If you’re looking to acquire a true classic 35mm SLR that will ease you into film photography, then I highly recommend getting this model Yashica. They were produced in rather large quantities during the late 1960s through the mid-1970s and if you find one that looks as nice as this one (and is a one owner) then the likelihood of getting one in fully working condition goes way up. Avoid online sellers that provide fuzzy pics and vague descriptions – look for sellers that will answer your direct questions as to the functional condition of the camera. The good news is that this Yashica uses a very common battery – I’m using an Energizer A544-6V alkaline (also known as an LR44). The battery provides the correct voltage with no drop-off over time.
BTW, this one was made in the then newest Yashica factory in Hong Kong and is marked “Hong Kong” on the bottom plate vice “Japan” which would be marked on the right side back of the top plate. This one will be leaving my collection soon as I am currently downsizing my camera collection. You can watch for it in my online camera shop at http://www.ccstudio2380.com
Comments are always welcomed as I’ve learned quite a bit from reader feedback. As always, thanks for stopping by and while you’re at it, feel free to visit my camera shop at http://www.ccstudio2380.com (CC Design Studios hosted by Etsy). – Chris Whelan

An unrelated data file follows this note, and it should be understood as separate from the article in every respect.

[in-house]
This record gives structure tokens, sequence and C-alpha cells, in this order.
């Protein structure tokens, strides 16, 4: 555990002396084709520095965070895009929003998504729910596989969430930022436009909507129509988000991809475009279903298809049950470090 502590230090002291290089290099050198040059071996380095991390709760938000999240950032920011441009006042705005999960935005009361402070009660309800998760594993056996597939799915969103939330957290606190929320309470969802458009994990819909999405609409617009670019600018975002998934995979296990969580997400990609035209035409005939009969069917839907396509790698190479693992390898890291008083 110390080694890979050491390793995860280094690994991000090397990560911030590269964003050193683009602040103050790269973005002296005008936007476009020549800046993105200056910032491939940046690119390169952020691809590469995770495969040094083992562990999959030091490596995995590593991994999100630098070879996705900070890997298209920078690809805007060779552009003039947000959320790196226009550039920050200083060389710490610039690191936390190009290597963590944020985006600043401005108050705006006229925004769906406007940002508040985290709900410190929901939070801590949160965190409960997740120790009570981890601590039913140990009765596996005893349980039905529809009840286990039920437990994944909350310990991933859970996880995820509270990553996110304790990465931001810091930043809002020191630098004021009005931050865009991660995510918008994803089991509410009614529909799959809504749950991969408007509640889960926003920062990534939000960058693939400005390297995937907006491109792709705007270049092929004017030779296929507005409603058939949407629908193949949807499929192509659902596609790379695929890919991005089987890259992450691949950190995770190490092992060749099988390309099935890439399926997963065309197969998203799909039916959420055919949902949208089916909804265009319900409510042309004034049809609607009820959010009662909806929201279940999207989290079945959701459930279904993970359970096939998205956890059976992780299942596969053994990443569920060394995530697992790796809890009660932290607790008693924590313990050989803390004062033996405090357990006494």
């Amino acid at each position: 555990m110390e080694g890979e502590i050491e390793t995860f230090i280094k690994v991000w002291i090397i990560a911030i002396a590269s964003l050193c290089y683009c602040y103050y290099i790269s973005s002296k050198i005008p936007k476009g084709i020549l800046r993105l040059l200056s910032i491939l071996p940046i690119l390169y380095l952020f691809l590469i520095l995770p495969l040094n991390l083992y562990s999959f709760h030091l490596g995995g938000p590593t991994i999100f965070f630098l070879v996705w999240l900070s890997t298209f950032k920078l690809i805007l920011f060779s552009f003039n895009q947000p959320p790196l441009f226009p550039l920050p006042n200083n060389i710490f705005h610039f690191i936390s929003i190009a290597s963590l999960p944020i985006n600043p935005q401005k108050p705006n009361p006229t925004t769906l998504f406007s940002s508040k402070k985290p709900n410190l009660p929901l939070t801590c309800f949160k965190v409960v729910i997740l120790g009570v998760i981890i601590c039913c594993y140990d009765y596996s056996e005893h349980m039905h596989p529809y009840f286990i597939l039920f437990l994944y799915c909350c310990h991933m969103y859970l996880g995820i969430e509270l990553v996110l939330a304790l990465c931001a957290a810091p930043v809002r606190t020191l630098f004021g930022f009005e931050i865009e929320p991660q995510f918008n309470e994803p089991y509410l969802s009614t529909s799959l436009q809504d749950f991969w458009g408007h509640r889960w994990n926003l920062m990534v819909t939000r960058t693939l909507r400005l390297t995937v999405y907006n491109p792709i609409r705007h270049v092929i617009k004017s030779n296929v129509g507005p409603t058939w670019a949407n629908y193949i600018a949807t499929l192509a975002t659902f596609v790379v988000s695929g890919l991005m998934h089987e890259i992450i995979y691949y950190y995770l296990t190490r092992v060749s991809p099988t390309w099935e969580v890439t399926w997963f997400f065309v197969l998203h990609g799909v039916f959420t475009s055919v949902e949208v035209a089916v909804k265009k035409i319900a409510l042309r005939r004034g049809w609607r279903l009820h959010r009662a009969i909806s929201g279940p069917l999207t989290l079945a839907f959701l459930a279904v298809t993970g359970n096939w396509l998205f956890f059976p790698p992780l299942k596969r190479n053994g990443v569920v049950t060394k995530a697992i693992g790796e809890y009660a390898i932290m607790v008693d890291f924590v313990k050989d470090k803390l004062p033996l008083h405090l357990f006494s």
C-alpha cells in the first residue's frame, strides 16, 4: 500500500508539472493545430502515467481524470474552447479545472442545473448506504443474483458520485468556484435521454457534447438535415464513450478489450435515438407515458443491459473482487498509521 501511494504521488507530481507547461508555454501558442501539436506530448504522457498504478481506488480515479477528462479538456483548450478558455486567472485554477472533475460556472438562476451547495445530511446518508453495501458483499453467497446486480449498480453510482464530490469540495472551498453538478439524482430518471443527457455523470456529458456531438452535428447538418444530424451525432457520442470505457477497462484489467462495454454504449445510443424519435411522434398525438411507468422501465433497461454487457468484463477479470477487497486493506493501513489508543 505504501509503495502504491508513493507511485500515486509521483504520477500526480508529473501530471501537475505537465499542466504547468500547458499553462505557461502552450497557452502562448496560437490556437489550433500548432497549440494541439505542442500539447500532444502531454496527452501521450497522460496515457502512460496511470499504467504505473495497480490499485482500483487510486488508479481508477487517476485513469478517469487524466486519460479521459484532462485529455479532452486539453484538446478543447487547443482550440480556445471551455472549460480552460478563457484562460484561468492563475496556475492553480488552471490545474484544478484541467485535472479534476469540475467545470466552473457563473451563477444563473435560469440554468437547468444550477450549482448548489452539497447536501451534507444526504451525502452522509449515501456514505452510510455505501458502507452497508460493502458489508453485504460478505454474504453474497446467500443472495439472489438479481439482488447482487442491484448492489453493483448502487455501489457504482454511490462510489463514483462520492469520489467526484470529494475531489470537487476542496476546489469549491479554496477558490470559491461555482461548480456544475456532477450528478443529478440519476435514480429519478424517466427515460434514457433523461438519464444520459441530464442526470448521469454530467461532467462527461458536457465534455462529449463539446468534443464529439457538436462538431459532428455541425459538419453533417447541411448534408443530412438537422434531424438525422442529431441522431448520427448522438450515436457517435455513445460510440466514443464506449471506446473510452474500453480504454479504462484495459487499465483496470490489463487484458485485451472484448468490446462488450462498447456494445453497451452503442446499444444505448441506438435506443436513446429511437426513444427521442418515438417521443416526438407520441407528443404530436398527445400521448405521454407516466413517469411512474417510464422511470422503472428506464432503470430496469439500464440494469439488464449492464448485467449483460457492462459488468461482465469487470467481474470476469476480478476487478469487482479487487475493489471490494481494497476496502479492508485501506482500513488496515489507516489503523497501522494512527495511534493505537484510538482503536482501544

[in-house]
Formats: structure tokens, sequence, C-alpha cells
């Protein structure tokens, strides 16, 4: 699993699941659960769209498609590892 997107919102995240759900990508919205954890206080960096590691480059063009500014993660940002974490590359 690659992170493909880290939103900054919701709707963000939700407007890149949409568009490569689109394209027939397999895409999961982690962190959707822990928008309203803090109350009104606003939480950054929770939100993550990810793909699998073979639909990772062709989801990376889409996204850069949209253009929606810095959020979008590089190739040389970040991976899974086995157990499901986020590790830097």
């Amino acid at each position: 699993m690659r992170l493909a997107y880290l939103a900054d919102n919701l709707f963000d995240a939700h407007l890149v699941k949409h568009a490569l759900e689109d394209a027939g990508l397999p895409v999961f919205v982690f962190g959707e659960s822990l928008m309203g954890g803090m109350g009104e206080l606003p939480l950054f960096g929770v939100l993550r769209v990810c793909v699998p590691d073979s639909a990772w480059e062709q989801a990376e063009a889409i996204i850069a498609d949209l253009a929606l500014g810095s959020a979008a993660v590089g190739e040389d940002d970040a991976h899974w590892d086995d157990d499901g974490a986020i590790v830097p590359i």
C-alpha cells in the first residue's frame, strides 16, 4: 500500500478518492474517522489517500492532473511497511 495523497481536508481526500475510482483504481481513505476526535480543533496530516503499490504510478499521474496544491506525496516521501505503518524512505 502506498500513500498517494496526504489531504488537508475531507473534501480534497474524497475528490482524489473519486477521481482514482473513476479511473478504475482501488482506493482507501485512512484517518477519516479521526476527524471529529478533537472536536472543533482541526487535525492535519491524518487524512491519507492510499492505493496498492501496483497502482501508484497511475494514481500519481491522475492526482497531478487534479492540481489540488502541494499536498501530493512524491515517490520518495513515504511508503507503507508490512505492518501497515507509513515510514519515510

Please respect that all content, including photos and text, are the property of this blog and its owner, Yashica Pentamatic Fanatic, Yashica Sailor Boy, Yashica Chris, Chasing Classic Cameras with Chris.
We enjoy collecting and sharing our Yashica cameras with our readers, especially if they tend to be a little hard to find and in such outstanding condition. I say this is hard to find just because not many were made at Yashica’s new factory in Hong Kong during 1973. As the saying goes, this was assembled in Hong Kong from parts made in Japan.
There’s really no difference between the models assembled in Hong Kong from the ones made in Japan that we’ve been able to detect. In our experience the fit and finish is the same with no known issues particular to the HK model. In fact, the HK models that we’ve owned seem to be in excellent condition overall with exceptionally nice satin chrome surfaces that hold up well over the years.
The lens on this beauty is a fast and sharp Auto Yashinon DS-M 50mm f1.4 made for Yashica by the recently acquired Tomioka Optical. All Yashica camera bodies use M42 screw mount lenses up to the C/Y mount cameras made much later.
2020 was a pretty dynamic year as far as our camera collection was concerned. Lots of outgoing cameras and lenses and a few (well more than a few) additions. Here’s my top 6 new members of the hoard.
An eclectic mix of cameras presented in no particular order.
Believe it or not but there’s a few more not listed here. I’ll blog about those soon. There were many more outgoing cameras in our collection in 2020 which is always a good thing.You can’t keep them all.
Thanks for stopping by and a big thanks to all of my new followers that joined the blog in 2020. Also a very big thanks to all of my followers since day one back in 2015. I couldn’t have ever imagined over 700 followers in my wildest dreams. Thanks!!! – Chris